If your jewellery making extends much beyond stringing beads you run
the risk of burning, poisoning or otherwise injuring yourself if you
are not informed of the risks and have the expertise and facilities
minimise that risk. So far in 7 years the worst that has happened is
a couple of minor burns which is better than my experience of bicycle
riding over the same time frame.
As for fluoride exposure, I get a hell of a lot more from drinking
the tap water here than it could possibly breathe in from the
miniscule quantities of flux I use. I have gone through perhaps half
a jar of Easy Flo in 5 years.
Yes it is important to be properly informed of the risks associated
with the various substances and processes we use as jewellery makers,
but get a grip as well.
All the best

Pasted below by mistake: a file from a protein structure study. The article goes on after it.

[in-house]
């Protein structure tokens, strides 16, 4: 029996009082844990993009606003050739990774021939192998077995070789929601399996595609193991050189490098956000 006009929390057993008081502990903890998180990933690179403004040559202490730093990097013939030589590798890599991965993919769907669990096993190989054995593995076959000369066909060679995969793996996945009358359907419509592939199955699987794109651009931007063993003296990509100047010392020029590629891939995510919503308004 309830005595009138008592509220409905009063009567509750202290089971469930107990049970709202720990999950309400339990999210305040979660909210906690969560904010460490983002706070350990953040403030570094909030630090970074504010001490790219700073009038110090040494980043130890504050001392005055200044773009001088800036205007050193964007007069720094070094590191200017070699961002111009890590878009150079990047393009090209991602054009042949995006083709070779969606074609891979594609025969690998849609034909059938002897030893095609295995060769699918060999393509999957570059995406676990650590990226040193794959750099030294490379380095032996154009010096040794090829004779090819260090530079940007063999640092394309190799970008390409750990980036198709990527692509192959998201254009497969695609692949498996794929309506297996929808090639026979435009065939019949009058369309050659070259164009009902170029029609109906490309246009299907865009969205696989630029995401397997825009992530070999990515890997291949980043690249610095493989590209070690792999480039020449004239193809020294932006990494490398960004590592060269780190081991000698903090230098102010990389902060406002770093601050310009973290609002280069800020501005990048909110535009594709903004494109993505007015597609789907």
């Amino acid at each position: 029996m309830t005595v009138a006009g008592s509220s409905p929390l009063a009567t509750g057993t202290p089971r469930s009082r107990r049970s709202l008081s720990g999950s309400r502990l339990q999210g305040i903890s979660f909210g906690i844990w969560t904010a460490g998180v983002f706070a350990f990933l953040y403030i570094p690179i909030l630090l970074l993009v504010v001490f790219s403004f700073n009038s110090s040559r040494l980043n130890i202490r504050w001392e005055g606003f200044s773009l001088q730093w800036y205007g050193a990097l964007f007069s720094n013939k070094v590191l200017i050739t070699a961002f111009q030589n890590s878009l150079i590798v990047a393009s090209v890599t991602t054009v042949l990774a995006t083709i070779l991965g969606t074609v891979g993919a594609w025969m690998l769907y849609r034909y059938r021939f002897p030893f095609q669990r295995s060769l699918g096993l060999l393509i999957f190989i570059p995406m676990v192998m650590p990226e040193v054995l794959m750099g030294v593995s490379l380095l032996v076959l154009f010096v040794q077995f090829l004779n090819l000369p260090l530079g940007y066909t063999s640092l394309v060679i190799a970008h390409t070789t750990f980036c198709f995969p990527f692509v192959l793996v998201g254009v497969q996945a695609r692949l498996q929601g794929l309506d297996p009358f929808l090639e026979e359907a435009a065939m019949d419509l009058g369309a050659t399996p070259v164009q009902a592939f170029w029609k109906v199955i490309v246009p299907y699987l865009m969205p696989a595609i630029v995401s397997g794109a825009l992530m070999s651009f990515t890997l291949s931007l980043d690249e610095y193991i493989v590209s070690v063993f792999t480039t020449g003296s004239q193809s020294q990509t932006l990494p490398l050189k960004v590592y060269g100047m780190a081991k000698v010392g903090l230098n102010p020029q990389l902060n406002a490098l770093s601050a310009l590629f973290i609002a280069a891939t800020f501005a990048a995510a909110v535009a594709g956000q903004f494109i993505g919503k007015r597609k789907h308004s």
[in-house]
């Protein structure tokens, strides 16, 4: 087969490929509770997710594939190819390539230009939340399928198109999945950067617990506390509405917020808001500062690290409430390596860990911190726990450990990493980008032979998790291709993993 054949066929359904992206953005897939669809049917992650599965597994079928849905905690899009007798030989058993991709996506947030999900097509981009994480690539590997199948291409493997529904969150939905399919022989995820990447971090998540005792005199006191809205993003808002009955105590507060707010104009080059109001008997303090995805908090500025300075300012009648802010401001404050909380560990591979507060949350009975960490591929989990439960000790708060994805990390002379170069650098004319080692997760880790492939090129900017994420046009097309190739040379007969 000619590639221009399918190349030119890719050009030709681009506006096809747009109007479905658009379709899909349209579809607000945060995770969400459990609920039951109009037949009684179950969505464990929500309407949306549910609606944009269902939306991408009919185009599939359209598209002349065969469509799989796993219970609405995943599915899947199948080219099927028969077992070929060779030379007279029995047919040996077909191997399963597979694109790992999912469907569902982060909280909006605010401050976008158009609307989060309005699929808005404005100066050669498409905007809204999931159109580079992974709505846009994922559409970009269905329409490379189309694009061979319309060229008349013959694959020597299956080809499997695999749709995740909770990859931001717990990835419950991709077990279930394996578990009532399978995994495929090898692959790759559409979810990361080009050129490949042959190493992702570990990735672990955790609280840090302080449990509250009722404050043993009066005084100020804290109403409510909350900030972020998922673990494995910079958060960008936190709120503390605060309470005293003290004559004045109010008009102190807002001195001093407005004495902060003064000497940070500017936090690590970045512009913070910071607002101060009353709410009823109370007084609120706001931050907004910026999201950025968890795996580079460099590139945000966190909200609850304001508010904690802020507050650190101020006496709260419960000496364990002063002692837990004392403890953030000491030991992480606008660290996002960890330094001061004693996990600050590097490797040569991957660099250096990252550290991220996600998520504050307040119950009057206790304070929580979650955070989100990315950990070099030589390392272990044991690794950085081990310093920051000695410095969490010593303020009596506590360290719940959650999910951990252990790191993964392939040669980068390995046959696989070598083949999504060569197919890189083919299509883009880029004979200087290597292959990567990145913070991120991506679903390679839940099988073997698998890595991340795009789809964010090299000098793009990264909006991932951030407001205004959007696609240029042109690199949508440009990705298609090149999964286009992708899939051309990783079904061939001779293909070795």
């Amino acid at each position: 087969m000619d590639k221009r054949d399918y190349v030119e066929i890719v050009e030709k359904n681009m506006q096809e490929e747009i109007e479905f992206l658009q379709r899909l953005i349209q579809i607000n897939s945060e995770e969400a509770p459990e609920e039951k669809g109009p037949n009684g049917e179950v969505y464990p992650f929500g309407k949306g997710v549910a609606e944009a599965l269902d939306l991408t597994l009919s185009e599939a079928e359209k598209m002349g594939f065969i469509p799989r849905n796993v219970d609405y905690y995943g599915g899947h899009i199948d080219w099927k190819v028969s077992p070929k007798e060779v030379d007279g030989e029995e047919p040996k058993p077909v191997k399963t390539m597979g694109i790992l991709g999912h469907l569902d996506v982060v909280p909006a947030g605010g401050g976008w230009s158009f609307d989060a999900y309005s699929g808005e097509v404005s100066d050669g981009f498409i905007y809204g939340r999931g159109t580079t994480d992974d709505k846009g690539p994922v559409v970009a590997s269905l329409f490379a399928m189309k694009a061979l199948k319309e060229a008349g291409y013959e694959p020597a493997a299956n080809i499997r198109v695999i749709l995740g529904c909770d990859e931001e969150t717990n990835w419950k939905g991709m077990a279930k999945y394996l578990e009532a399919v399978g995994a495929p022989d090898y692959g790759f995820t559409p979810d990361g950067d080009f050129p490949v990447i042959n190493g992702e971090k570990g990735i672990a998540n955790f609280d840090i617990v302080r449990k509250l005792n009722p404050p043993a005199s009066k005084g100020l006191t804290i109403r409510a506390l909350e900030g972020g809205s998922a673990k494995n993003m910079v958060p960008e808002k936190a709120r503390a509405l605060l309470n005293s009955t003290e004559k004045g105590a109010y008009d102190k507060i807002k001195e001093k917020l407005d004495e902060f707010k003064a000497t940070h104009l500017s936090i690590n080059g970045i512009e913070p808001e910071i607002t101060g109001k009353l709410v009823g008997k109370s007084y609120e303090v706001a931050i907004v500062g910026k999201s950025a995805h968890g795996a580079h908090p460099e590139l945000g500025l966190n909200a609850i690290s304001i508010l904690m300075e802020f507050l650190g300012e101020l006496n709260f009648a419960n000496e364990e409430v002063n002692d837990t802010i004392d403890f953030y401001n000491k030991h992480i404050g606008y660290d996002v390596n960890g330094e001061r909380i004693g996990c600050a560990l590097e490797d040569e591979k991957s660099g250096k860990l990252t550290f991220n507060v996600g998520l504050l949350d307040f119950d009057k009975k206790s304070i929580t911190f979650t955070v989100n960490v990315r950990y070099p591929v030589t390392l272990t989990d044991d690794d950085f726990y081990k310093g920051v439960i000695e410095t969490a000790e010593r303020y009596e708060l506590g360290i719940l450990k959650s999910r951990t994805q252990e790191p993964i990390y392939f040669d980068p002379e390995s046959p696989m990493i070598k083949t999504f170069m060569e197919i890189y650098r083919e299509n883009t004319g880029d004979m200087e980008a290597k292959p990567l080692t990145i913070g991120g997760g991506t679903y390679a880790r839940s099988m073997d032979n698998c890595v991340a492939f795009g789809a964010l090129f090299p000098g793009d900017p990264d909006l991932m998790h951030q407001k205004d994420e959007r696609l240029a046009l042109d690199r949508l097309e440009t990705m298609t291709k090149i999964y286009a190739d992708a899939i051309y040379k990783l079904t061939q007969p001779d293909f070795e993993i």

Tears of the Moon Artisan Jewellery
I don’t know what Wolverine Ultra Flux is, but reading this doesn’t
make me want to use it.
I think I’m the first one here that would say know the lingo and
really understand the MSDS for what it is. It tries very hard to make
you think it is the worst case scenario most times. I agree with Kay.
How ever harkening back to my bio chem days, Fluoride is a substance
that I would stay as far away from in contact, topically or inhaled.
A good vent hood at least if not outside which if it is a slight
breeze won’t work for us.
There is a massive problem and growing in this country of thyroid
problems. One of the main substances that attacks the thyroid is
fluoride. Now all those that have fluoridated water, tooth paste and
such are going to call me whacky. The difference between a thyroid
problem or possibly the thyroid cancers that have risen
significantly, the risk of tooth decay is nothing.
As far as I know, Contenti is the only jewelry tool supplier that